Egypt’s political instability has drawn international news coverage for years. Unfortunately, Egypt’s rich history is often left out of news bulletins. Learn about the historical context of current events in Egypt.
Ancient Egyptian History
Egypt is one of the world’s oldest civilizations. Early settlers relied on the flooding of the Nile River, and appreciated the deserts which helped protect them from invaders. By 3200 B.C., Upper and Lower Egypt were united by King Menes and then ruled by various pharaonic dynasties, the last of which was overtaken by the Persians in 341 B.C.
By this time, many of the famous pyramids had been built. Most pyramids were built as tombs for pharaohs. In fact, the first one was built for King Zoser in 2650 B.C. This was a major milestone in Egypt’s history.
Ancient Egyptians had many significant cultural achievements outside of building pyramids. They had also developed a system of writing, a way to predict when the Nile would flood and methods for performing surgery.
Over time, the Byzantines, Greeks and Romans each took their turn to rule Egypt, but the Arabs’ arrival in the 7th century made a major impact. The Arabs were in charge until the 1200s, during which time the country began using the Arabic language. The majority also adopted Islam as their religion. Around the same time, Cairo was named the capital of Egypt.
By 1250, the Mamluks took over and ruled for almost three centuries. In 1517, Sultan Selim I conquered Egypt, annexing it into the Ottoman Empire like many nearby countries. This period was relatively stable since most of the Turks and Egyptians shared similar religious and cultural views. However, about one century later, the Mamluks returned to power.
Egypt’s history reveals recurring attempts to assert political independence from foreign powers.
In the 1800s, Ottoman viceroy Muhammad Ali tried to free Egypt from Turkish rule, but ultimately failed. However, he is still considered the father of modern Egypt due to his efforts to secure the country’s independence.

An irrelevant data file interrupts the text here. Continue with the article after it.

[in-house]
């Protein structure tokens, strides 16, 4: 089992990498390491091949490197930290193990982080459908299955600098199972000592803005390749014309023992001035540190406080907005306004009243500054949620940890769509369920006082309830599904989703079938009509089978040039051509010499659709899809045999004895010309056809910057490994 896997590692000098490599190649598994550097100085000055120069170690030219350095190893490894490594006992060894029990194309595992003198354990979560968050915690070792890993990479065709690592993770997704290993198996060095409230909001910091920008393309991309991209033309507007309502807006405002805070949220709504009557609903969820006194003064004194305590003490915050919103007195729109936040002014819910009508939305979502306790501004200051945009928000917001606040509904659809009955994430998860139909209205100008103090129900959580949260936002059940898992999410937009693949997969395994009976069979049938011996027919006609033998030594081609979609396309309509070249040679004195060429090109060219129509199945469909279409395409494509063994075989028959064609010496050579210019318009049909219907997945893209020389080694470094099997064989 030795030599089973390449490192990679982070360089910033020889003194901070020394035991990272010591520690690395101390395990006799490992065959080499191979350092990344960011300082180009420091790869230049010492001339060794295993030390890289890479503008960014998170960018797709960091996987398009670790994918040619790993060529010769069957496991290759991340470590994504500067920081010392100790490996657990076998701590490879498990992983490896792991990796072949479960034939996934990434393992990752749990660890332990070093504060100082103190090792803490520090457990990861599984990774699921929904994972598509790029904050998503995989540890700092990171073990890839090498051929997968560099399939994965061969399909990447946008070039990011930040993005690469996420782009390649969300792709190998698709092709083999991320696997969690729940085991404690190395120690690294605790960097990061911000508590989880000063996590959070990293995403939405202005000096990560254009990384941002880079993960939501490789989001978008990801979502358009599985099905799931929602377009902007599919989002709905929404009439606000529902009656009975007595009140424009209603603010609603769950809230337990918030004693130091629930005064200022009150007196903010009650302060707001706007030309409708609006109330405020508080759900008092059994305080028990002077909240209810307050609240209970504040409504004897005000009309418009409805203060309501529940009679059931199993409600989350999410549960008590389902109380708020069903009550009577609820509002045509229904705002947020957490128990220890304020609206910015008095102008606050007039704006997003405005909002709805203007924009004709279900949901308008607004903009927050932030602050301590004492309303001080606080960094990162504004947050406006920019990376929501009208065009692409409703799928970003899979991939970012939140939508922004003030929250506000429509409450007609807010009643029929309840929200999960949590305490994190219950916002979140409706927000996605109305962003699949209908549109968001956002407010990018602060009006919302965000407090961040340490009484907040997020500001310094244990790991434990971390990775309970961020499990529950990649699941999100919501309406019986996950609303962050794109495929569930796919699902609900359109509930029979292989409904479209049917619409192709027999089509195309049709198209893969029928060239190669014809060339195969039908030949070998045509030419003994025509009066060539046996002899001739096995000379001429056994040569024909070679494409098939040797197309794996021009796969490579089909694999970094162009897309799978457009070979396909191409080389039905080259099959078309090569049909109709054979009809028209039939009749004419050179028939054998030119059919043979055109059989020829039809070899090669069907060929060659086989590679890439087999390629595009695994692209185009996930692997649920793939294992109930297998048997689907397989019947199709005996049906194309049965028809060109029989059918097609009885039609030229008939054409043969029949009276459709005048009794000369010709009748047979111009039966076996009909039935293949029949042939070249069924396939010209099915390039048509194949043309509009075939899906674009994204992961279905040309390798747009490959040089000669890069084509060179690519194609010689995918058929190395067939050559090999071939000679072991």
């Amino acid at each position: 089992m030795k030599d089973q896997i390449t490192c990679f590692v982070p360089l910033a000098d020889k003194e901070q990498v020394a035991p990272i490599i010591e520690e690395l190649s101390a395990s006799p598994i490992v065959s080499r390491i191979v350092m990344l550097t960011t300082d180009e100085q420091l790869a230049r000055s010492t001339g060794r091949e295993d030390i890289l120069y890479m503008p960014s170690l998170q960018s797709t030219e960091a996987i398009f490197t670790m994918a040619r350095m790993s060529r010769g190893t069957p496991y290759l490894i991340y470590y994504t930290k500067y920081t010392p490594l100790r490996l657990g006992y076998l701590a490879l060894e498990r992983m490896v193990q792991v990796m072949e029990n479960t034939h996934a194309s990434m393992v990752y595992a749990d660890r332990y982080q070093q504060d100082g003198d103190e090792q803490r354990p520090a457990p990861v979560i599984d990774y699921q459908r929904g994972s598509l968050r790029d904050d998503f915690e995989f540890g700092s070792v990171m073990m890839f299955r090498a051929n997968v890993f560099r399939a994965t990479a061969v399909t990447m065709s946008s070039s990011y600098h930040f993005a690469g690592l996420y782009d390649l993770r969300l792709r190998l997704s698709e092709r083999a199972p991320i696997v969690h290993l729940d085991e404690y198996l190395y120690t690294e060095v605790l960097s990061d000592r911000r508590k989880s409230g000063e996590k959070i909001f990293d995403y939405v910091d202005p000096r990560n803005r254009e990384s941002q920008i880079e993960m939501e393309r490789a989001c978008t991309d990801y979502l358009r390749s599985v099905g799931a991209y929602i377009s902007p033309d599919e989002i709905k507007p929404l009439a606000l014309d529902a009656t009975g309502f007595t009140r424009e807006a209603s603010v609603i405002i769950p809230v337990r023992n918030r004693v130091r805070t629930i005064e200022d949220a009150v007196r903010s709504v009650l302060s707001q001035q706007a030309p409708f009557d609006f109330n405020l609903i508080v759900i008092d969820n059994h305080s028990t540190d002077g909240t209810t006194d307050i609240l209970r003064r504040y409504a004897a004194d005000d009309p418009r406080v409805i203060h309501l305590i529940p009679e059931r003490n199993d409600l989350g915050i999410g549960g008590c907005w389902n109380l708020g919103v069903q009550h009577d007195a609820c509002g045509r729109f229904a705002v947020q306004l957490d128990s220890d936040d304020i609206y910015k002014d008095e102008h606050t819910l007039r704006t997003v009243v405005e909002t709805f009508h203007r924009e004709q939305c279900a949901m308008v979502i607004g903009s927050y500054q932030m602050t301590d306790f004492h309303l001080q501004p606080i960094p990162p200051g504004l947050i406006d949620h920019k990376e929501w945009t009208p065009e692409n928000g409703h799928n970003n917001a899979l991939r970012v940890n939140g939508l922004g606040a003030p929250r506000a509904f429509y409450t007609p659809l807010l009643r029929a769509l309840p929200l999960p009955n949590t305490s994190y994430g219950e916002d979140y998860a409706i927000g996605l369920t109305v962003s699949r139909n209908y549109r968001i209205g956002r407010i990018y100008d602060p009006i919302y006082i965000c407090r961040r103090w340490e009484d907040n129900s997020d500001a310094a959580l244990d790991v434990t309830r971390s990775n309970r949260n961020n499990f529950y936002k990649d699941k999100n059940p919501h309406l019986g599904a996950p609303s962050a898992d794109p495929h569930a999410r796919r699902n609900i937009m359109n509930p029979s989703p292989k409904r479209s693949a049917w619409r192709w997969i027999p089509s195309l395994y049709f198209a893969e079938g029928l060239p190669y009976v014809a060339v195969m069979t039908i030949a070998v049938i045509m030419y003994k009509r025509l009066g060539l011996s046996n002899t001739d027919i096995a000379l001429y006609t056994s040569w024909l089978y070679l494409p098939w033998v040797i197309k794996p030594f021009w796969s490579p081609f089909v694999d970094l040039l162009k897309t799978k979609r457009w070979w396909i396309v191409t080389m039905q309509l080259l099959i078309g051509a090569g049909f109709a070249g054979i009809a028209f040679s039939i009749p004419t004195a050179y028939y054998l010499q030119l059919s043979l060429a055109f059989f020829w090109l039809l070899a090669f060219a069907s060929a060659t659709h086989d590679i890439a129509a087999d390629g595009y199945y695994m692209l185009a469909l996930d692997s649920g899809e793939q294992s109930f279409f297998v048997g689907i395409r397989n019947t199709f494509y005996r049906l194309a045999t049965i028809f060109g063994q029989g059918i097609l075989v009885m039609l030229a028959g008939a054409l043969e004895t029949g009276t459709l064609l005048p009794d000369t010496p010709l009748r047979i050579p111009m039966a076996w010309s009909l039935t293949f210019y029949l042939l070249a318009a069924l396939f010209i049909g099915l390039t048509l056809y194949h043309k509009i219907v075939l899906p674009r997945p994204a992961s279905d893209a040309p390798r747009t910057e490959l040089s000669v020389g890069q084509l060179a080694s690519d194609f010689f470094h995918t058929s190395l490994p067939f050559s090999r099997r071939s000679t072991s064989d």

The Suez Canal was completed in 1869, which turned Egypt into a major transportation hub. The British began to occupy Egypt in 1882. The country became partially independent from Britain by 1922, but was unable to completely overthrow British rule until 1952.
The next major event in Egypt’s history was the Arab-Israeli conflict, which went on for decades. Though Egypt and Israel signed the Camp David Accords in 1979, tensions remain.
Egypt is currently going through heavy political turmoil under the presidency of Mohamed Morsi. There is significant controversy surrounding Egypt’s draft constitution, which is backed by Islamists but largely opposed by secularists, Christians and liberals. The draft constitution passed the first round of a referendum by about 56 percent in 10 of Egypt’s 27 governorates.
Hopefully this issue will not become the catalyst for another period of political instability in Egypt.
Facts About Egypt
- Official Name: Arab Republic of Egypt
- Capital: Cairo
- Population: 82.5 million (2012)
- Land Area: 387,000 square miles, about 3 times the size of New Mexico
- Major Religion: Muslim
- Major Language: Arabic
- Literacy Rate: 72 percent
- Main exports: crude oil, chemicals, cotton, processed food, fabric, metal products